2001 Sharon and Arafat On the topic of the Israeli-Palestinian conflict in the early 2000s. AuCoin discusses the Palestinian terrorist group Hamas; sharing his opinion that Yasser Arafat should not be the only one held accountable, but Ariel Sharon as well. He states "the bottom line is, of course we can't absolve Yasser Arafat of all responsibility for this crisis; at the same time, it's dangerous to condone Sharon."
2001 Missile defense system Criticizing Bush's proposed national missile defense system, deeming it useless against "rogue" terrorist attacks who avoid using missiles and cooperation in the first place. On the other hand, AuCoin asserts that access to plutonium is indeed a real concern: "according to Sam Nunn... 60% of the former Soviet Union's plutonium stocks are lying around Russia in unsecured storage. Think of it as terrorist theft waiting to happen."
2001-2003 Ashland Library Highlights the importance and value of public libraries in communities, specifically pointing out the one in Ashland, Oregon. AuCoin advocates for libraries, stating that no matter one's background, everyone has equal access to knowledge. In a library, AuCoin argues, nobody is treated as a commercial functionary. He condemns a recent law that Ashland library had to overcome that nullified a majority vote on spending levies if voter turnout was less than 50%.
Jan 2002 State of the Union On President George W. Bush's 2002 State of the Union Address. In the recording, AuCoin analyzes Bush and his appointments of John D. Negroponte, Otto Reich, Ted Olson, and Bennett Raley. He criticizes the Bush administration for cutting federal funding for libraries, research on renewable energy sources, community hospitals, workforce training, et cetera.
14 Jan 2002 Bad Moon over Klamath Basin Discusses racially-motivated shootings that took place in Chiloquin in 2001. He describes how the shootings were related to tensions between the Klamath Tribes and area farmers over water rights. He calls on white residents to oppose racism.
24 Jan 2002 Enron and the Robber Baron Era Discusses the unethical corporate behavior of Enron and the need for government regulations.
28 Jan 2002 The Hardware Store Uses the analogy of a hardware store to describe the ideal outlook of a politician.
Feb 2002 Office of Official Lies On disinformation being spread by the administration of President George W. Bush. AuCoin states that although Secretary of Defense Donald Rumsfeld claimed to have closed a federal "Office of Disinformation" before it began operating, AuCoin suspects that the goals of the office were still in force. AuCoin provides what he claims are two past examples of dishonesty coming from the Bush administration regarding the No Child Left Behind Act and Social Security trust fund surplus related money mismanagement.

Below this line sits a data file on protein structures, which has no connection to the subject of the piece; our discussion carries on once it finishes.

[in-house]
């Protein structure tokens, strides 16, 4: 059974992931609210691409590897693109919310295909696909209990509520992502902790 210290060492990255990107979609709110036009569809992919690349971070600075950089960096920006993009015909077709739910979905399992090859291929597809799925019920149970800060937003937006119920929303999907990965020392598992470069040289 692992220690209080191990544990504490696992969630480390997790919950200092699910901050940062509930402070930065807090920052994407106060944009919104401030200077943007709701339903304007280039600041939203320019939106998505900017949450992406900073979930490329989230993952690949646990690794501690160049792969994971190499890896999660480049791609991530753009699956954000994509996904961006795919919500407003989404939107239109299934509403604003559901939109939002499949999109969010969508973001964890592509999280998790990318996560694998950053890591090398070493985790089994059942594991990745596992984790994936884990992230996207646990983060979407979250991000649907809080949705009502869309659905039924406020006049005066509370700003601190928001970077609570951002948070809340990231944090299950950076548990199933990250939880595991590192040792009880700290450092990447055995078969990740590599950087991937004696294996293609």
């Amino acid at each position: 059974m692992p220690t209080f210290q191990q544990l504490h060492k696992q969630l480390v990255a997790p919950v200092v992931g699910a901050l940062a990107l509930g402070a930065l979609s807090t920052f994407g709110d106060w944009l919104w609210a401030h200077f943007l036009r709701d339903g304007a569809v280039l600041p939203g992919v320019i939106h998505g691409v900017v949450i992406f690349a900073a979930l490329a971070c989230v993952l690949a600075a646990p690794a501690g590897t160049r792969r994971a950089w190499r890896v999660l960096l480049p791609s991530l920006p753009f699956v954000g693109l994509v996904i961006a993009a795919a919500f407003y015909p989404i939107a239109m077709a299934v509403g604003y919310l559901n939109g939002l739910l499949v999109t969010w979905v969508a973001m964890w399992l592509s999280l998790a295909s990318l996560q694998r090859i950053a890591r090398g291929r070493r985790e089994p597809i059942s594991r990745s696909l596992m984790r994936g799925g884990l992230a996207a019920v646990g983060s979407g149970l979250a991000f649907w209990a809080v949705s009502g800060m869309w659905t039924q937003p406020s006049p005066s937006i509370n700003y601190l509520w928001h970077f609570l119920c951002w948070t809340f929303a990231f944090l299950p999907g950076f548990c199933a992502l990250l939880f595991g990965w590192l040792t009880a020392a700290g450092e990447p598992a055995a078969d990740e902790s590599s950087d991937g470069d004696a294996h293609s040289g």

24 Feb 2002 Beware the Yikes of March Tells humorous anecdotes about teaching college students. AuCoin references the book Non Campus Mentis by Anders Henriksson, a collection of erroneous college history essays.
22 Apr 2002 Hatcheries On hatchery closures as part of a $2 million Fish and Wildlife Service budget cut. AuCoin asserts that those closing were often sources of pollution and/or uneconomical. AuCoin suggests that limiting the number of hatcheries will allow more money to be used for schools and healthy wild fish. This episode aired on April 22 (Earth Day), probably in 2002.
Apr 2002 Humility Pondering a future with President Bush winning the 2004 election after then recent remarks by Bush that he would restore humility to American foreign policy if reelected. AuCoin states that, in the past, Bush has handled affairs in a non-humble way and that he is thus concernced with how Bush would handle violence in Iraq, especially admist news of his plans to invade Iraq.
2002 Toss Up Race Votes Discusses the possible upsets or changes in majorities in the U.S. House and Senate during the November 2002 midterm election and President Bush's theoretical chances in the 2004 presidential election.
2002 Credit Card Industry Discusses credit card debt in the United States. He criticizes proposed reforms of bankruptcy laws and the number of Democrats cozying up to the credit card industry.
2002 Spring Will be Missed On enjoying warm late winter/ early spring days. AuCoin recounts his day going on an aquatic adventure and learning new fishing techniques while listening to Eddy Arnold's and Kenny Roger's music.
2002 Soft Money On a bill in progress to ban soft money raising and spending. Soft money, known as non-federal money, is money that federal candidates and officeholders pass around for "party activities." AuCoin lists the ways soft money has been used and describes how Americans want to ban the use of soft money.
2002 Campaign Finance Reform On campaign finance reform. AuCoin criticizes the fact that politicians must devote excessive attention to raising funds for campaigns. He describes how an upcoming vote in Congress (the Bipartisan Campaign Reform Act of 2002, commonly known as the McCain-Feingold Act or BCRA) could reform campaign finance. However, it will require citizens to start contacting their representatives for change to happen.